The recent shooting of Walter Scott in the back has made the news not just in South Carolina but around the world and is the latest case of police in the United States seemingly having a low regard for people of a certain colour and for having itchy trigger fingers in general. I’ve been meaning to write something similar many times before but have always waited as sadly it is seemingly inevitable that one doesn’t have to wait long before similar events happen time and again.
Around 40% of my readers are in the United States and I know people are of all races and political persuasions and backgrounds so what I’m writing is just my personal opinion having seen nearly 40 years of largely unwarranted police brutality on the news from the USA.
Personally I am against the British Police being armed as are most people in this country though conversely I do think they deserve more respect from politicians and the public. In many ways the change from police giving a loudmouth drunk a slap round the head with a truncheon to the situation where yobs can be abusive with impunity as police are afraid to touch anyone due to fear of prosecution is a sign of much of what is wrong with the country at present but it doesn’t mean I think the Police have a right to kill anyone.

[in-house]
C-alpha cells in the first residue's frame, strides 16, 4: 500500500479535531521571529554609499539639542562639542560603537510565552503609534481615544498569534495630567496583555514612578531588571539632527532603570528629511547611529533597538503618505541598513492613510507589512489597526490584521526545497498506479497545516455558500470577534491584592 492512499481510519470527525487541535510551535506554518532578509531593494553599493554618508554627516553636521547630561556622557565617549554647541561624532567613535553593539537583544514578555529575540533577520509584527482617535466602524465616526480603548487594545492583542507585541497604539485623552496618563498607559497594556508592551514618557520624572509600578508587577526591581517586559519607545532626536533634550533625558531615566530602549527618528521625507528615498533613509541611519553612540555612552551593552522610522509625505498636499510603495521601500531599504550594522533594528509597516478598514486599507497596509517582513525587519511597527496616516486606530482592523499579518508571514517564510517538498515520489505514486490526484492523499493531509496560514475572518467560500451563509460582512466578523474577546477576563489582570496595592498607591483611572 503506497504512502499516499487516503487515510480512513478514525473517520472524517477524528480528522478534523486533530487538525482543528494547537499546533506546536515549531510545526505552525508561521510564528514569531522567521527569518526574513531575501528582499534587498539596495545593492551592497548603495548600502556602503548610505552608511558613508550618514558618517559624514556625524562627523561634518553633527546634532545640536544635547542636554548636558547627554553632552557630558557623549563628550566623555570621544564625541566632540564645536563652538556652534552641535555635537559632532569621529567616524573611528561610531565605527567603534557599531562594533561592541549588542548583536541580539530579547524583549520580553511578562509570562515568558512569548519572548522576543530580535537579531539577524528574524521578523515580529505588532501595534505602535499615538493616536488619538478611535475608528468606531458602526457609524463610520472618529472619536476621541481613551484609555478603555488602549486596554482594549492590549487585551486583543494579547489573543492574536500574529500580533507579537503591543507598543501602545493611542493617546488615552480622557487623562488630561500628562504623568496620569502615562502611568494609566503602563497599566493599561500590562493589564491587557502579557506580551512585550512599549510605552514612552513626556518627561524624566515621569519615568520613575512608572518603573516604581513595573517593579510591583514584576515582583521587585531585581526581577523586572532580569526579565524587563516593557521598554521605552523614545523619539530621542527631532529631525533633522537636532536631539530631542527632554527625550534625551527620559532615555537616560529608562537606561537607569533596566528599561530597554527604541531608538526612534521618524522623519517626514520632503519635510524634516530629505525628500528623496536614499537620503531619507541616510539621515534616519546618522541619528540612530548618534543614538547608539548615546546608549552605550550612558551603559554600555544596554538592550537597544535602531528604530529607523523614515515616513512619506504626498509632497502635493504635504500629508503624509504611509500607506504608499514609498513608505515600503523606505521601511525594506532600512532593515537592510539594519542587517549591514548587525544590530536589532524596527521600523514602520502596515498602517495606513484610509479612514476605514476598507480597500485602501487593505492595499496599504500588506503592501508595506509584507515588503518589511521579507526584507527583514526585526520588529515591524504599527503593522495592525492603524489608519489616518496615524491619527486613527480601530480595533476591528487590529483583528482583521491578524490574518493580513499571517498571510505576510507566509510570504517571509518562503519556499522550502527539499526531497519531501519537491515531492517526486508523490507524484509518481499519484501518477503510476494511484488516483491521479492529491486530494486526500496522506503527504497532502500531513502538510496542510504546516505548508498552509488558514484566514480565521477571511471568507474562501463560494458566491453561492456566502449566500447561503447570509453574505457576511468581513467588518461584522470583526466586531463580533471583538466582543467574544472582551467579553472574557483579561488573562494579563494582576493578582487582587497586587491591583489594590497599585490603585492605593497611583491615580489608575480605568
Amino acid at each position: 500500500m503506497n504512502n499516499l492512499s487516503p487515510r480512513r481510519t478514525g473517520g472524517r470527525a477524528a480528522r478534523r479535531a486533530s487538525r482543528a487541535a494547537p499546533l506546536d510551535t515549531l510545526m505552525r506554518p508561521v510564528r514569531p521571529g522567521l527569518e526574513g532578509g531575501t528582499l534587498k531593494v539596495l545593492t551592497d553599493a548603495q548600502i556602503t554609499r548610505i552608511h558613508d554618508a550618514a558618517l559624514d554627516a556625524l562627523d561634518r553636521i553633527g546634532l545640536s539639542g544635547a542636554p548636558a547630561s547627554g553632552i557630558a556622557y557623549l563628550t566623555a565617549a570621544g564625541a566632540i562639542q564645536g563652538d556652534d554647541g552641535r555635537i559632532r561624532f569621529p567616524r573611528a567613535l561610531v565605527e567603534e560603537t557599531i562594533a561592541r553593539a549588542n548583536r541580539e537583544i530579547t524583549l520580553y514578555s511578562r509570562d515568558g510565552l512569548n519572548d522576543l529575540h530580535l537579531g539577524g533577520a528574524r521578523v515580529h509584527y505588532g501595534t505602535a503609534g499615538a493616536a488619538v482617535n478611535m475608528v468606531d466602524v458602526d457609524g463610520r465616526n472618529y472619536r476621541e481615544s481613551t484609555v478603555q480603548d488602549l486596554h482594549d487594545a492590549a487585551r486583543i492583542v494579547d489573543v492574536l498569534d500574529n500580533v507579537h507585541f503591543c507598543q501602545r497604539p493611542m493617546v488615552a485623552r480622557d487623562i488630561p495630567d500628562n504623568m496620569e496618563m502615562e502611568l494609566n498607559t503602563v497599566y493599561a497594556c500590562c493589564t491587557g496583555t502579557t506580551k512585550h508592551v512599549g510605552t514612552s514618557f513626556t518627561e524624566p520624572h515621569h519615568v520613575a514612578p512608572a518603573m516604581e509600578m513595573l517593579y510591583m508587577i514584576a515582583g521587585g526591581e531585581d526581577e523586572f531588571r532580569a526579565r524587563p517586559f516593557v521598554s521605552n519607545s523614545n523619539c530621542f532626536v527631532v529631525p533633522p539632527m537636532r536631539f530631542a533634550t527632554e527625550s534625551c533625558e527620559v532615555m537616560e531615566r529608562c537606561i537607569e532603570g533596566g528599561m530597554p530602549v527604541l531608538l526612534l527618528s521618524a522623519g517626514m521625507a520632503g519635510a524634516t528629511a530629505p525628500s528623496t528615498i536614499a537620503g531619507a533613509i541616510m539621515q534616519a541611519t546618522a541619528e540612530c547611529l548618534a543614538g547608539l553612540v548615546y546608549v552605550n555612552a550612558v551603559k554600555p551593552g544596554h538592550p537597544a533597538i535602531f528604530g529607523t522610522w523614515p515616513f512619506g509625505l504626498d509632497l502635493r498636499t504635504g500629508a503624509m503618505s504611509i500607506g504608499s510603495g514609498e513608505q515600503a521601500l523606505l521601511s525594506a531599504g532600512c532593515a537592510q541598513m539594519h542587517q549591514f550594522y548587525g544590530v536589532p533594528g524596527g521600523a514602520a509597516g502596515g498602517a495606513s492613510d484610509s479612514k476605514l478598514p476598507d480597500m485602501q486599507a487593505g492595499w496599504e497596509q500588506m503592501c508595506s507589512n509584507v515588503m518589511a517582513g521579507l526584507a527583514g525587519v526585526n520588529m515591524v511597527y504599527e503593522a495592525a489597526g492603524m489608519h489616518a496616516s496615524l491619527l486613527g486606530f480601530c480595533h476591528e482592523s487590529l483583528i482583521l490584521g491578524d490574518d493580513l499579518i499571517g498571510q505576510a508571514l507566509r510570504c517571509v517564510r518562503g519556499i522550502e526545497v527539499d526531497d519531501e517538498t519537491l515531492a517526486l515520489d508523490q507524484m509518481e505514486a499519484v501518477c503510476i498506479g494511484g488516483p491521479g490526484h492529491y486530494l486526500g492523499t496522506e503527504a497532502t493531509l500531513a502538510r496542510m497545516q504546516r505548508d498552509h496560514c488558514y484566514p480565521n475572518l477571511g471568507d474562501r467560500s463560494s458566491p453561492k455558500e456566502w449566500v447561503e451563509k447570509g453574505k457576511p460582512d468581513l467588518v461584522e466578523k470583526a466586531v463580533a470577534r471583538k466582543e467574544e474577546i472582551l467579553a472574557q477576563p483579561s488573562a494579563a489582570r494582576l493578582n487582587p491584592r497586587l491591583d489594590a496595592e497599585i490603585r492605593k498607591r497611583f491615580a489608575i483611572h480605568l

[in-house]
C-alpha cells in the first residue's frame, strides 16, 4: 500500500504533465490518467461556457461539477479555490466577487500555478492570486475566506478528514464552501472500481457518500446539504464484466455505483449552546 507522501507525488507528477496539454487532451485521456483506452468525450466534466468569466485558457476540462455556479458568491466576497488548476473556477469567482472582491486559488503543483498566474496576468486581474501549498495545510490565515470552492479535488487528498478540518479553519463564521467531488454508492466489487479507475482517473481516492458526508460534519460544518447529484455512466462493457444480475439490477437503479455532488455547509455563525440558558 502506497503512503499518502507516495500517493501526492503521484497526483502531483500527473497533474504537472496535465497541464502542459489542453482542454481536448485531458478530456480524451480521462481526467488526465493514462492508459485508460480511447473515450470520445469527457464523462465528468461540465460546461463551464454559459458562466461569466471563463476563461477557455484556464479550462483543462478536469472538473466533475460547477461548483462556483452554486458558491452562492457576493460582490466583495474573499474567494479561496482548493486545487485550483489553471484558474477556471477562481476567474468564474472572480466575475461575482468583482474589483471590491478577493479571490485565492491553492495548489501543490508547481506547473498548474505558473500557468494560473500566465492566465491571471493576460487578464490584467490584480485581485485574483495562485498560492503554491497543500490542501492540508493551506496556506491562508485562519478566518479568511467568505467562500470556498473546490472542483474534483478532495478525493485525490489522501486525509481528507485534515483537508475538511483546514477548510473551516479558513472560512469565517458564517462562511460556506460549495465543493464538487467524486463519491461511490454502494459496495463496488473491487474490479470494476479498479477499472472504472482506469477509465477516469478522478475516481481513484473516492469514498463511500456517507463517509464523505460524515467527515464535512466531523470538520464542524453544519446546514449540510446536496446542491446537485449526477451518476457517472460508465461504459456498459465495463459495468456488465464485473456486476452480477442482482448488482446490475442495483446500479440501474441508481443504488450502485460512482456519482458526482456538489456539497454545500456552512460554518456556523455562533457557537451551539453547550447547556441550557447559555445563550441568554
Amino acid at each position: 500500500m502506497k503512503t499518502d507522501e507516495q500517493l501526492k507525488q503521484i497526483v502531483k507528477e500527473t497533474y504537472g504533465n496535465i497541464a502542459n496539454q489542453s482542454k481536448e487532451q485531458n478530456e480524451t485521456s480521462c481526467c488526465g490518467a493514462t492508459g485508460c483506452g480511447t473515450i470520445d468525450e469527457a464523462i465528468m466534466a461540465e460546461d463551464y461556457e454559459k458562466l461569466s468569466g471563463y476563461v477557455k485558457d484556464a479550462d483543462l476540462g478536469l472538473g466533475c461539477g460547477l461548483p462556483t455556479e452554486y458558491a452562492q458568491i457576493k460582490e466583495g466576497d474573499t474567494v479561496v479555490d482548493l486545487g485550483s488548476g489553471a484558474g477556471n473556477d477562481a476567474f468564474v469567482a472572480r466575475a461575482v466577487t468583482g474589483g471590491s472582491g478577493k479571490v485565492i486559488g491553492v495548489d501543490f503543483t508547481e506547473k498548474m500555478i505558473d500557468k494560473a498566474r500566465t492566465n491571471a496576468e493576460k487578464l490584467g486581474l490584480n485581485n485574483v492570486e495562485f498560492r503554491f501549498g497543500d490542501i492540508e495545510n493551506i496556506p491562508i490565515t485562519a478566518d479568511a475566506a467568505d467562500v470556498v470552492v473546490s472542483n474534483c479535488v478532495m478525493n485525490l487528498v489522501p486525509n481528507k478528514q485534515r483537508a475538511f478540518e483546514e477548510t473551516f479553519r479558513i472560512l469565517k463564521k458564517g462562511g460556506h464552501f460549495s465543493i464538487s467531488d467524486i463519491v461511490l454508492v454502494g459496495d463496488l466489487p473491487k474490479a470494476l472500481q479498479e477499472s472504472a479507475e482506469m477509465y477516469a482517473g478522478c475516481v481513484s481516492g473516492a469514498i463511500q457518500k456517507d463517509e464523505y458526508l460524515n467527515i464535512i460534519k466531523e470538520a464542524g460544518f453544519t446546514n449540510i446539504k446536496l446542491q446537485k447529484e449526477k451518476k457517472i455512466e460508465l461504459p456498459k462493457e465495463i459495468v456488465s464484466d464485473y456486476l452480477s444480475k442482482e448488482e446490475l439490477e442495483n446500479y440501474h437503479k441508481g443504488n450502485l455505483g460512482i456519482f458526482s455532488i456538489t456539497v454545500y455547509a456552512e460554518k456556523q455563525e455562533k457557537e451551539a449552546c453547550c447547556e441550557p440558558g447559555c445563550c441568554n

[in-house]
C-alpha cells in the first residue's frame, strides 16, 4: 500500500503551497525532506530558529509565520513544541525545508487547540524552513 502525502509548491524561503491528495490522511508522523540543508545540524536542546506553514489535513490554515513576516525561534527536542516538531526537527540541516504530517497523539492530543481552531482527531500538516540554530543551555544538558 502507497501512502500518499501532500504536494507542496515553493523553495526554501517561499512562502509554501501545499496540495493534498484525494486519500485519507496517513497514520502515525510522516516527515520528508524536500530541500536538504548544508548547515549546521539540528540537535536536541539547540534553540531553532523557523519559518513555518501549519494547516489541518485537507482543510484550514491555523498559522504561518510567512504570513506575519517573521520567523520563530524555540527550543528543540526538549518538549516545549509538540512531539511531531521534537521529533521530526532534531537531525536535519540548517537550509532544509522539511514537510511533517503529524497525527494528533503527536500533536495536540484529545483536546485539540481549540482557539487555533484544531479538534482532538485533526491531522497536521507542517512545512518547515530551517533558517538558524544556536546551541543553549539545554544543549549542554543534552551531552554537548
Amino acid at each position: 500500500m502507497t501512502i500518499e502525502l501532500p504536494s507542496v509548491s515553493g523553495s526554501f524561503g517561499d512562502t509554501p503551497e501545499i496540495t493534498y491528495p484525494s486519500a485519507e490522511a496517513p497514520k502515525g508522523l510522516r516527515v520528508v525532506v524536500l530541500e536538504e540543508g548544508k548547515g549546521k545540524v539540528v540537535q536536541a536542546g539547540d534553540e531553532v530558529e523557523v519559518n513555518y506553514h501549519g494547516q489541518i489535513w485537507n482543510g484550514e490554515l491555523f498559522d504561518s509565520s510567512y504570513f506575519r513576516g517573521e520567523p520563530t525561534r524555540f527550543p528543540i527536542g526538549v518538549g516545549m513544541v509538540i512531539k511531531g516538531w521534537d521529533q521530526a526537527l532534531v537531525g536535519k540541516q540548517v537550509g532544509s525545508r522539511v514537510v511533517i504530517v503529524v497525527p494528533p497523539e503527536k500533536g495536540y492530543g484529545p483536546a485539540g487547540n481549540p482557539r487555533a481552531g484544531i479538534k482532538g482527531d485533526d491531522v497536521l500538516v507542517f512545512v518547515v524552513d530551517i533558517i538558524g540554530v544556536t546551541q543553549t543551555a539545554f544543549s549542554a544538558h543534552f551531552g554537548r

I think the Police have a near impossible job in a society where they aren’t respected by the minority of the public who happen to generally be the ones who transgress the law. In the riots of 2011 following the death of Mark Duggan it was noticeable that for several nights the rioting in London and other major cities got progressively worse as the police took a low-key approach. Whilst many advocated sending the SAS out for a night and laying waste to the criminal youths it was notable that in the city of Manchester where some police took an old-fashioned approach confronting violence with violence, the rioting there quickly petered out in the city as it did elsewhere across the nation once the police were told to toughen up.
As with the United States there are occasional cases where police who fail to live up to the high standards expected of them are seemingly protected from their own criminal acts such as the death of Ian Tomlinson who was innocently walking down the street with his hands in his pockets when he was hit by a police officer wielding a truncheon before the same officer savagely pushed him to the ground. The Policeman involved, Simon Harwood, was eventually dismissed from the force and though the incident seemed to clearly be the cause of the death of Ian Tomlinson just a few minutes later, the charge of Manslaughter against the officer was dismissed something that most people feel would not have been the case if the perpetrator hadn’t been in the Police.